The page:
Although most, if not all, Nordic journalists are fluent in English, it is practically meaningless to issue a press release in English, while at the same time it is perfectly fine to conduct interviews or press meetings in English. Nordic journalists are sensitive to impingement. Bribes are an absolute “no go”. Thus gifts or expensive dinners is not a recommendable PR tool. Press trips where companies pay for tickets and hotels are often turned down, at least by the larger titles. Placement of bylined articles is not very effective either, as most journalists prefer to write the articles themselves.
The people in Nordic countries care a lot about family life, and that goes for the journalists as well. Thus you can forget about arranging dinners or social events in evening time. (Lunches are still OK.)
And as the winter is long, dark and cold, the summer time is precious. Which means that there is less staffing during the summer months of June-August. Although it can be difficult to get in contact with the ordinary staff, there are lots of fill-ins that can be attracted to publish odd news in the vacation period.
5. Can you describe common mistakes foreign companies make?
Jan Ståhlberg: Companies often consider the Nordic region as one entity and try to manage media relations from only one of the countries (normally Sweden). But the Nordic region includes five countries – Sweden, Denmark, Norway, Finland and Iceland – with five different languages and five different media cultures. Thus it is important to be present PR-wise in each country.
From an international point of view, it is important to know that PR is rather expensive in the Nordics. The overall cost level is higher here than in most other countries. International companies often overestimate the Nordic media’s interest of making interviews with corporate executives. These offers are nine out of ten times turned down, unless the executive really has something newsworthy to tell – and if so it also has to have a clear local angle. (The only exception from this rule would be Bill Gates or Warren Buffet…)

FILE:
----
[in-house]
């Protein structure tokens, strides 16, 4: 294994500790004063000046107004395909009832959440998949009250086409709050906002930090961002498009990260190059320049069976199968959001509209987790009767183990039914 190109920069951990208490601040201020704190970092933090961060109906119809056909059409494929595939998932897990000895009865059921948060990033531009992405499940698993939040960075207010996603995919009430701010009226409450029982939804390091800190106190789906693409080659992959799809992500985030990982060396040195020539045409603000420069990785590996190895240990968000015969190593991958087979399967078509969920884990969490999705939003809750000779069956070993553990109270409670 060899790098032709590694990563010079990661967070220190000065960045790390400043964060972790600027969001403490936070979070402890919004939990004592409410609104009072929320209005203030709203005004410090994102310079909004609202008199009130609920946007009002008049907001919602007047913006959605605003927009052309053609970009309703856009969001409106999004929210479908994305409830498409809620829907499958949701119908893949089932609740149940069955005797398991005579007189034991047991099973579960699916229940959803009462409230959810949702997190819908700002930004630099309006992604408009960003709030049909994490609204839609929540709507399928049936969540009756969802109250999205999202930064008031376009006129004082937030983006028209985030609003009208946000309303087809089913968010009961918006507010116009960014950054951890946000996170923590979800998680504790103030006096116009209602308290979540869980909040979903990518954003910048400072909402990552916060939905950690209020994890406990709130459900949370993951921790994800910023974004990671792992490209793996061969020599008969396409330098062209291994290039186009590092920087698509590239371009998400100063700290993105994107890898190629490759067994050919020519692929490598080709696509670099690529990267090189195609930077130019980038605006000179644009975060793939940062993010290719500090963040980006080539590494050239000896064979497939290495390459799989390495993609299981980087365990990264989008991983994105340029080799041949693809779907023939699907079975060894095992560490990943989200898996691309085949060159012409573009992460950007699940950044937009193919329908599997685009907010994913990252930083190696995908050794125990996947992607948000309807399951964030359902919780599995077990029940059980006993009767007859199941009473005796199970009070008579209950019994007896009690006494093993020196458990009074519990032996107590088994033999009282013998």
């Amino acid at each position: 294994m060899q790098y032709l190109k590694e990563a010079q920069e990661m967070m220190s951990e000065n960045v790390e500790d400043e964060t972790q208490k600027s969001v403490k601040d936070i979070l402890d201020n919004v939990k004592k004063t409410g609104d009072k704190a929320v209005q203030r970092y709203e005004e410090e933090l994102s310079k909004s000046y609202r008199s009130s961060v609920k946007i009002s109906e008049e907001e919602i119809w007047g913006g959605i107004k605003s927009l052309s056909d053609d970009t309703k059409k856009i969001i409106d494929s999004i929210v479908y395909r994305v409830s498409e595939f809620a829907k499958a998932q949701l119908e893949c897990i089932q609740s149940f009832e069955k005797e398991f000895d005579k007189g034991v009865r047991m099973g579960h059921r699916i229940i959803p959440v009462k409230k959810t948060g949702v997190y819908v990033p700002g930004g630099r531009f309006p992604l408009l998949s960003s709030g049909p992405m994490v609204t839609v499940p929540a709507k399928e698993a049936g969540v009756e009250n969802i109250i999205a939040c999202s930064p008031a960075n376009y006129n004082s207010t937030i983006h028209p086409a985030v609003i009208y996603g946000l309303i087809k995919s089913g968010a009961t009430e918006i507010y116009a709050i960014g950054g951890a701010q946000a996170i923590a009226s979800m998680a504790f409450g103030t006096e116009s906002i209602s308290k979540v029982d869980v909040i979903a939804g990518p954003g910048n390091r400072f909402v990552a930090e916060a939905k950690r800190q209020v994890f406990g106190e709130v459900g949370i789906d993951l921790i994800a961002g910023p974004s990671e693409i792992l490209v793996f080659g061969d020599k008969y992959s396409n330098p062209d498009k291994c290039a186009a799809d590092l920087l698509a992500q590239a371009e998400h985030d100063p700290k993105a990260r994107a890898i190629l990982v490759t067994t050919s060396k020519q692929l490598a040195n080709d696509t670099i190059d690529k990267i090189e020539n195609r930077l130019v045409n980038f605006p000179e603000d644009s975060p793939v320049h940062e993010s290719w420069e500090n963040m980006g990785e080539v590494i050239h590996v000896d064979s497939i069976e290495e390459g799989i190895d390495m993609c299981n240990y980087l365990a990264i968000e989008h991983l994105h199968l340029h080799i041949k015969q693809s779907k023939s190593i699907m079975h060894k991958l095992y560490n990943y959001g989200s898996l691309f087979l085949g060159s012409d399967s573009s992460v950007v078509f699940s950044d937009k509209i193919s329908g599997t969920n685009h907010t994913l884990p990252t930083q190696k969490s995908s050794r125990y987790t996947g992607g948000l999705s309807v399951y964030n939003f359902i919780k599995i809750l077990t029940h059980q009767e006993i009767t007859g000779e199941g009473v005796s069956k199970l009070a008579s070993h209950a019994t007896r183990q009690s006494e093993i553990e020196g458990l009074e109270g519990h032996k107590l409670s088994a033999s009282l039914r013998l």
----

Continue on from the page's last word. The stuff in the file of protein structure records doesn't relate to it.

International companies usually like to have their company name written in capital letters and noting its registered trademarks etc. in press releases (e.g. IKEA®). However this is highly unliked, and laughed at, by Nordic journalists. Even if it hurts, just write “Ikea”.
6. What do clients from other markets need to keep in mind when they plan to do PR in your region?
Jan Ståhlberg: All business is local – don’t try to make PR in Norway from Sweden, or vice versa. Nordic journalists also focus on the hard fact news and have almost no time for background information. Therefore the press conferences should be held short; about 45 minutes including Q & A. Media should then be offered their own time after the press meeting for specific questions and interviews, broadcasting media first.
And try to establish a comprehensive and updated company news room on the Internet – in the respective local languages. Nordic journalists spend much of their time at their desks, searching the web.
Learn how PR works in Vietnam next Tuesday and read what companies looking to conquer this emerging market should be watching in their communication initiatives.
Jan Ståhlberg is owner, Chairman of The Board, Senior Communication Advisor, Media Strategist and PR consultant at InformationsCompagniet. Jan is trained in communications and educational science at Stockholm University, and has worked within communications industry since the mid 1970s.
InformationsCompagniet are specialists in helping companies and organizations create long-term communication strategies and to implement those through a variety of activities and services including professional PR, communication and event support. Our aim is to strengthen our clients’ brands and contribute to the development, growth and improved performance. Our customers include both Swedish and international companies and organizations. Through our international partners in GlobalCom PR Network, we effectively work with public relations and communication partners outside of Sweden. Our Credo – Experience Quality Result.
*The series is based on phone or face-to-face interviews and written input, therefore please excuse language mistakes which might reflect foreign language influences.*
GlobalCom is an award-winning worldwide alliance of Public Relations specialists and agencies that offers international PR services to organisations looking to launch their products and services simultaneously in multiple countries.